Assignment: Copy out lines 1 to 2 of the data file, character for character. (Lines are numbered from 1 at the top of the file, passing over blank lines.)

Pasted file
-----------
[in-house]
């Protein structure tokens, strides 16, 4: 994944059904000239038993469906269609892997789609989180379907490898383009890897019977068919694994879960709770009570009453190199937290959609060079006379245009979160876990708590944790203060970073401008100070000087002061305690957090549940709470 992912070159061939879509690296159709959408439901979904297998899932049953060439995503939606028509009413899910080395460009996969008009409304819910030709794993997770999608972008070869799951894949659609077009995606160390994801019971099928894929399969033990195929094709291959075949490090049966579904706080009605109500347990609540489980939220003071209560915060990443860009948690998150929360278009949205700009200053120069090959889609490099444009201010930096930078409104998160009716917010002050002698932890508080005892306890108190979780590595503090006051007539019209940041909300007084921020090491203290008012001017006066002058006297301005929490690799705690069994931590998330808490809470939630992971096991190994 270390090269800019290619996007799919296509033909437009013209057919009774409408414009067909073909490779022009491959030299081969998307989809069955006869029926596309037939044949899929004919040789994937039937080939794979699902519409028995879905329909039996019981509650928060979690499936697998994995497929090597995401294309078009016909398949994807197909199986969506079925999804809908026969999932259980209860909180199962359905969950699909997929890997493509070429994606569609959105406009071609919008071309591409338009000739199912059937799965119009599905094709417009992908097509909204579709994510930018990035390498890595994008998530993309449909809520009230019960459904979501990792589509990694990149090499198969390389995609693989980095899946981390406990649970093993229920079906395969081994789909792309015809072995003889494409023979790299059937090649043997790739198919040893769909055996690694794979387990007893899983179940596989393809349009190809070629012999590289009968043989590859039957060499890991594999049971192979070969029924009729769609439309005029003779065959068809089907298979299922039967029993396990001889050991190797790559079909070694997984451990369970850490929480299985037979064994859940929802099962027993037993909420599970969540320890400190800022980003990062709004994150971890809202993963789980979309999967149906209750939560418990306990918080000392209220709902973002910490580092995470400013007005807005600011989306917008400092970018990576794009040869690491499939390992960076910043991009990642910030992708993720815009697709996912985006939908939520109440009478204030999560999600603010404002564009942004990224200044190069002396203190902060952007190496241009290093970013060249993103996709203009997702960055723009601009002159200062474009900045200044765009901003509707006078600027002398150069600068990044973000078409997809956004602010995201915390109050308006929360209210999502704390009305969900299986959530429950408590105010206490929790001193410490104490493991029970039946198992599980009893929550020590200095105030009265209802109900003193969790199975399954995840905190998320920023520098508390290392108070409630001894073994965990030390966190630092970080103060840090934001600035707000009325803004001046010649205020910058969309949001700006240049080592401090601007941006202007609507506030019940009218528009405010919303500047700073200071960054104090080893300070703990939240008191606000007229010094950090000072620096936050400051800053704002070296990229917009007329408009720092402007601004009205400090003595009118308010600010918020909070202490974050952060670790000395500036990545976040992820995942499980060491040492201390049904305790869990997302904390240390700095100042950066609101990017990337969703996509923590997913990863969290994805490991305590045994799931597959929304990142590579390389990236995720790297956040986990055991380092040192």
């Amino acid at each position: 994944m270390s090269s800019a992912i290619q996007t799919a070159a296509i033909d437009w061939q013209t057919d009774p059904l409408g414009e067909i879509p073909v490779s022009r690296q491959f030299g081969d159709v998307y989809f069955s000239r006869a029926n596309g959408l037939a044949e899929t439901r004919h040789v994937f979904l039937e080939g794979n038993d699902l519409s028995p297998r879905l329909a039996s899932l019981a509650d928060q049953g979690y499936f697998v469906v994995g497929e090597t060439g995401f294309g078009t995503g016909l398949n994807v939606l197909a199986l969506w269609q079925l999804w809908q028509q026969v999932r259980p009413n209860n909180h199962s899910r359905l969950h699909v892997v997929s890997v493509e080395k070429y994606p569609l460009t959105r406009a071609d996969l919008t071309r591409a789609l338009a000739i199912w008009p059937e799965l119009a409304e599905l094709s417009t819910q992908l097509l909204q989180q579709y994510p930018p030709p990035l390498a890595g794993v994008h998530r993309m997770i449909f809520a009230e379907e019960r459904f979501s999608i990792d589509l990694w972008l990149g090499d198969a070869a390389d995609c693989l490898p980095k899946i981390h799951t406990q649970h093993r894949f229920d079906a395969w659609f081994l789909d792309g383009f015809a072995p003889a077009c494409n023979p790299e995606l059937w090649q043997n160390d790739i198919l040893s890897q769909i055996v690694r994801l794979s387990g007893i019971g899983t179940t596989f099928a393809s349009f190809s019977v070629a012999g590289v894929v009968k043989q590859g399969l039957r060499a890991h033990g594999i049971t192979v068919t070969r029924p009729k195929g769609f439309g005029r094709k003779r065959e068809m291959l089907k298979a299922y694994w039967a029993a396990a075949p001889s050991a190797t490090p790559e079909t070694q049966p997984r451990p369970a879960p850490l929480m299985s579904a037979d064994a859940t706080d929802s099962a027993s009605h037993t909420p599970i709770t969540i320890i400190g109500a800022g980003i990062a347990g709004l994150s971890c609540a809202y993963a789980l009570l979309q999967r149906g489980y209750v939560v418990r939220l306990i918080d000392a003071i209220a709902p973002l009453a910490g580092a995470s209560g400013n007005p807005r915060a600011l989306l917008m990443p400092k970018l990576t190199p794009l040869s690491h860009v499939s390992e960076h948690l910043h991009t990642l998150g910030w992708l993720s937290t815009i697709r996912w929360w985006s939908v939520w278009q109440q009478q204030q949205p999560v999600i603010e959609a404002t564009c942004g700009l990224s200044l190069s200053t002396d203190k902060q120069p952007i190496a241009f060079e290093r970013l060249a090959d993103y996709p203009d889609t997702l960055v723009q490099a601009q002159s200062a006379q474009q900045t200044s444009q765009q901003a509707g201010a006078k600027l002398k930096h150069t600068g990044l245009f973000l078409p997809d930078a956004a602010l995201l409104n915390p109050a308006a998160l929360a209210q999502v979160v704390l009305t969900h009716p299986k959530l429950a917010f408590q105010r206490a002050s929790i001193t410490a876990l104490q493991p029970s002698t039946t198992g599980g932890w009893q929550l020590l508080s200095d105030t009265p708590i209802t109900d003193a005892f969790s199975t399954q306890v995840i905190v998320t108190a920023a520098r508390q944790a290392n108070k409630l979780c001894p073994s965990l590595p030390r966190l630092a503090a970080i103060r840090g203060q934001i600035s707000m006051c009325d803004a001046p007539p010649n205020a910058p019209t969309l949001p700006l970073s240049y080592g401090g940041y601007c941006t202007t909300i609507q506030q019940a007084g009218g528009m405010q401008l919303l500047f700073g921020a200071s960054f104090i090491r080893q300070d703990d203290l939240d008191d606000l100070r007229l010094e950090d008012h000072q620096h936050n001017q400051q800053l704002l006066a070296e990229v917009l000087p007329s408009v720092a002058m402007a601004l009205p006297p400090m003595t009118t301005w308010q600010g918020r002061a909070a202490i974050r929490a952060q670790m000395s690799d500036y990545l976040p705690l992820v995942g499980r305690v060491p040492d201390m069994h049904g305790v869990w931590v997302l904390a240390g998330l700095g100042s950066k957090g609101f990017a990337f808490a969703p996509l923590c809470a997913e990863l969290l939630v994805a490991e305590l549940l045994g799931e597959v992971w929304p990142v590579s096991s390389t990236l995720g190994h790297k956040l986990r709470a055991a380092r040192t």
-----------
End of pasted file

[in-house]
């Protein structure tokens, strides 16, 4: 994944059904000239038993469906269609892997789609989180379907490898383009890897019977068919694994879960709770009570009453190199937290959609060079006379245009979160876990708590944790203060970073401008100070000087002061305690957090549940709470 992912070159061939879509690296159709959408439901979904297998899932049953060439995503939606028509009413899910080395460009996969008009409304819910030709794993997770999608972008070869799951894949659609077009995606160390994801019971099928894929399969033990195929094709291959075949490090049966579904706080009605109500347990609540489980939220003071209560915060990443860009948690998150929360278009949205700009200053120069090959889609490099444009201010930096930078409104998160009716917010002050002698932890508080005892306890108190979780590595503090006051007539019209940041909300007084921020090491203290008012001017006066002058006297301005929490690799705690069994931590998330808490809470939630992971096991190994 270390090269800019290619996007799919296509033909437009013209057919009774409408414009067909073909490779022009491959030299081969998307989809069955006869029926596309037939044949899929004919040789994937039937080939794979699902519409028995879905329909039996019981509650928060979690499936697998994995497929090597995401294309078009016909398949994807197909199986969506079925999804809908026969999932259980209860909180199962359905969950699909997929890997493509070429994606569609959105406009071609919008071309591409338009000739199912059937799965119009599905094709417009992908097509909204579709994510930018990035390498890595994008998530993309449909809520009230019960459904979501990792589509990694990149090499198969390389995609693989980095899946981390406990649970093993229920079906395969081994789909792309015809072995003889494409023979790299059937090649043997790739198919040893769909055996690694794979387990007893899983179940596989393809349009190809070629012999590289009968043989590859039957060499890991594999049971192979070969029924009729769609439309005029003779065959068809089907298979299922039967029993396990001889050991190797790559079909070694997984451990369970850490929480299985037979064994859940929802099962027993037993909420599970969540320890400190800022980003990062709004994150971890809202993963789980979309999967149906209750939560418990306990918080000392209220709902973002910490580092995470400013007005807005600011989306917008400092970018990576794009040869690491499939390992960076910043991009990642910030992708993720815009697709996912985006939908939520109440009478204030999560999600603010404002564009942004990224200044190069002396203190902060952007190496241009290093970013060249993103996709203009997702960055723009601009002159200062474009900045200044765009901003509707006078600027002398150069600068990044973000078409997809956004602010995201915390109050308006929360209210999502704390009305969900299986959530429950408590105010206490929790001193410490104490493991029970039946198992599980009893929550020590200095105030009265209802109900003193969790199975399954995840905190998320920023520098508390290392108070409630001894073994965990030390966190630092970080103060840090934001600035707000009325803004001046010649205020910058969309949001700006240049080592401090601007941006202007609507506030019940009218528009405010919303500047700073200071960054104090080893300070703990939240008191606000007229010094950090000072620096936050400051800053704002070296990229917009007329408009720092402007601004009205400090003595009118308010600010918020909070202490974050952060670790000395500036990545976040992820995942499980060491040492201390049904305790869990997302904390240390700095100042950066609101990017990337969703996509923590997913990863969290994805490991305590045994799931597959929304990142590579390389990236995720790297956040986990055991380092040192």